Artificial intelligence (AI) and machining learning (ML) are increasingly being utilised across many sectors in Industry 4.0, and the medical device field is no different. AI and ML can be used to provide valuable feedback to improve the development of medical devices, as well as change the way that patient’s data is analysed, both for the benefit of the patient themselves and possible clinical trials.
The prevalence of AI and ML in the medical device field has become so prevalent that in 2019 the FDA published its “Proposed Regulatory Framework for Modifications to Artificial Intelligence/Machine Learning (AI/ML)-Based Software as a Medical Device (SaMD) – Discussion Paper and Request for Feedback”. This paper discusses the potential approach to premarket review for AI and ML software modifications. Furthermore, remote monitoring medical devices are one of the fastest-growing corners of the medical device market, and these are the devices providing patient data.
Data collection is the foundation of AI and ML, and without reliability collected, rich data, neither are possible. This demand for data collection has put the pressure on medical device manufacturers to design and develop devices that provide continuous feedback on the well-being of the patient and the status of the device itself. In addition to AI and ML software, there is another essential component in this process: the medical wire.
Medical wire is responsible for sensing and transmitting data within the human body. Without a medical wire component that has been calibrated to work efficiently for the application, whether it be glucose monitoring or heart rate monitoring, the collection and subsequent transmission of important data is not possible.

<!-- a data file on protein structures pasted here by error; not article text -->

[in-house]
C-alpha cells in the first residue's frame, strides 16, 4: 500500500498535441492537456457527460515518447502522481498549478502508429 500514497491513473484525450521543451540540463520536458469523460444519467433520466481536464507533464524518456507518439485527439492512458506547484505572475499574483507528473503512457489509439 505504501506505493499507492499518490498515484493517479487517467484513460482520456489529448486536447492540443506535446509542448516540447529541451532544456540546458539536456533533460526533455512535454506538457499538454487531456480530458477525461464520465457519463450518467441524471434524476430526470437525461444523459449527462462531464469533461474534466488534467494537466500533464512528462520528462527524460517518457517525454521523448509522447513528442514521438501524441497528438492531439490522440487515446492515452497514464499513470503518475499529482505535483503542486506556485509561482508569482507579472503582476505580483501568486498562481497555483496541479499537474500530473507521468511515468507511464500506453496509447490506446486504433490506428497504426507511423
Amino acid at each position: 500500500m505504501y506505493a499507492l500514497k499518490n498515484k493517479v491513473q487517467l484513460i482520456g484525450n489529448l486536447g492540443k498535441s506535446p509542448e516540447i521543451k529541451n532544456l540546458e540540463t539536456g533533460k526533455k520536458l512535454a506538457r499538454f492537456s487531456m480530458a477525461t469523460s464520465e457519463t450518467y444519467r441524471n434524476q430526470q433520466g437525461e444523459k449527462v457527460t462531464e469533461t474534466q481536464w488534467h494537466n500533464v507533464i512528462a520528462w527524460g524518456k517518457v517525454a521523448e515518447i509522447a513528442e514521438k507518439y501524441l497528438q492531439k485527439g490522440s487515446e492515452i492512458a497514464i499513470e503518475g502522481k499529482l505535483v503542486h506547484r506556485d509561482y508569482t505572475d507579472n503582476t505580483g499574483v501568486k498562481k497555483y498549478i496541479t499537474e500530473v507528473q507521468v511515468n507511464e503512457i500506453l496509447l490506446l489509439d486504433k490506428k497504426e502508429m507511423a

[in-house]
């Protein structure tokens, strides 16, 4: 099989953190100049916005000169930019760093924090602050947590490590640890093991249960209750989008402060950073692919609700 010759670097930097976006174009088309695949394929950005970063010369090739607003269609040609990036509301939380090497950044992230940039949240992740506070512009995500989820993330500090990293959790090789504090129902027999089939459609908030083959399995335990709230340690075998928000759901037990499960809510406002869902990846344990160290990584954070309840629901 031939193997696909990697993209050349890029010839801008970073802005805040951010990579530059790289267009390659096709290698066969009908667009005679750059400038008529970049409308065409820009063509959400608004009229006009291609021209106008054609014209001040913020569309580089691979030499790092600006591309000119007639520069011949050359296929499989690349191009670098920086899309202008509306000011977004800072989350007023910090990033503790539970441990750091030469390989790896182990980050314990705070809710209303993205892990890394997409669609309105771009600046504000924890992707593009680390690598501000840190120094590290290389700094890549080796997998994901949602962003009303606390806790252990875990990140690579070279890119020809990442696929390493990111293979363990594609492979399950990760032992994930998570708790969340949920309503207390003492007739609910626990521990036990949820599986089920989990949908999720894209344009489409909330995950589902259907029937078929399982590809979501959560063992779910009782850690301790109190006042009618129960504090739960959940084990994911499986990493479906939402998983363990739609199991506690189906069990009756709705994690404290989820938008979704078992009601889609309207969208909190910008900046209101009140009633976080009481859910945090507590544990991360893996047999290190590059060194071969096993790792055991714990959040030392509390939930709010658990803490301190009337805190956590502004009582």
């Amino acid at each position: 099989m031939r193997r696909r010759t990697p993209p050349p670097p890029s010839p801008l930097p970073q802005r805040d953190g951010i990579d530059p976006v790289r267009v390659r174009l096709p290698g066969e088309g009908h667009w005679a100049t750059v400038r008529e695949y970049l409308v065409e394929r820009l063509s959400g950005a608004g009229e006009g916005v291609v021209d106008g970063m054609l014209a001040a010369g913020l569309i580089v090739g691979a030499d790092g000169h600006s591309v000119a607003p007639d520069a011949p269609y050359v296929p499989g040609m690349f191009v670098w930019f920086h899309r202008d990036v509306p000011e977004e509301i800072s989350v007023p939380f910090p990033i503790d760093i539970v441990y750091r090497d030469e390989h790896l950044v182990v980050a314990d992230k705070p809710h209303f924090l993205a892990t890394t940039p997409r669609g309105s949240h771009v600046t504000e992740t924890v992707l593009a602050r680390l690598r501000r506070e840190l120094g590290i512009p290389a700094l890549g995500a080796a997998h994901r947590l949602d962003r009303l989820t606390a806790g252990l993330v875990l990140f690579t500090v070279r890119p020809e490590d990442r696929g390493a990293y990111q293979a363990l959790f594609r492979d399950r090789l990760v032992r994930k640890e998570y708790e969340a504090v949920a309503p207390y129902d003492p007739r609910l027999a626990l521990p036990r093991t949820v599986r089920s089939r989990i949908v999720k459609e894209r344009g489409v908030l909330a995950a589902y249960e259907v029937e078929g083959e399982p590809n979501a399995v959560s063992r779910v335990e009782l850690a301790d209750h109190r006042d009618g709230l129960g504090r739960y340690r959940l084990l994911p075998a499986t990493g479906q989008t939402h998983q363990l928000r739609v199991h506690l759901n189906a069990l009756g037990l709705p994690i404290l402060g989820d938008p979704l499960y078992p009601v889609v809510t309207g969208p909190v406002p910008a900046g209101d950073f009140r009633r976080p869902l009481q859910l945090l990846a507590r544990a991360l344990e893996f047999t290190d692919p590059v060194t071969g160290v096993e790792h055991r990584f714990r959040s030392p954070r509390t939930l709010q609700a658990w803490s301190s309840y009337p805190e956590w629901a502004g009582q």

According to Gary Davies, manager at Sandvik Materials Technology’s business unit for medical wire manufacturing: “A lot of devices now are trying to incorporate a lot of different functionality into these composite wire-based products, and I think the next step for the next evolution is really going to make these wires smarter and there will be far more sensory-type based device.”
When it comes to sensing devices, a widely used application is remote monitoring, which enables patients and healthcare workers to monitor their health and the efficiency of their device without performing checks or visiting a hospital or clinic. Sensing devices send data to a computer or mobile device where it can be stored or analysed, and in many cases can even set up automated health alerts if the readings fall outside of pre-set healthy parameters.
For these automated alerts and data analysis to be effective, medical devices need optimised medical wire. As a trusted supplier of steel and metal alloys, the ultra-fine medical wire branded EXERA from Sandvik has been trusted by manufacturers for the development of a range of products and applications, including vascular therapy, sensing and neurostimulation, continuous glucose monitors, cochlear implants and pacemaker leads.
With more than 200 alloys and an extensive range of customisations such as coiling and polymer-coated coatings, medical device manufacturers have worked with Sandvik to create devices that safely monitor a patient’s health and collect data to track medical device performance. Download the Sandvik whitepaper below to find out more about their range of metal materials and coatings.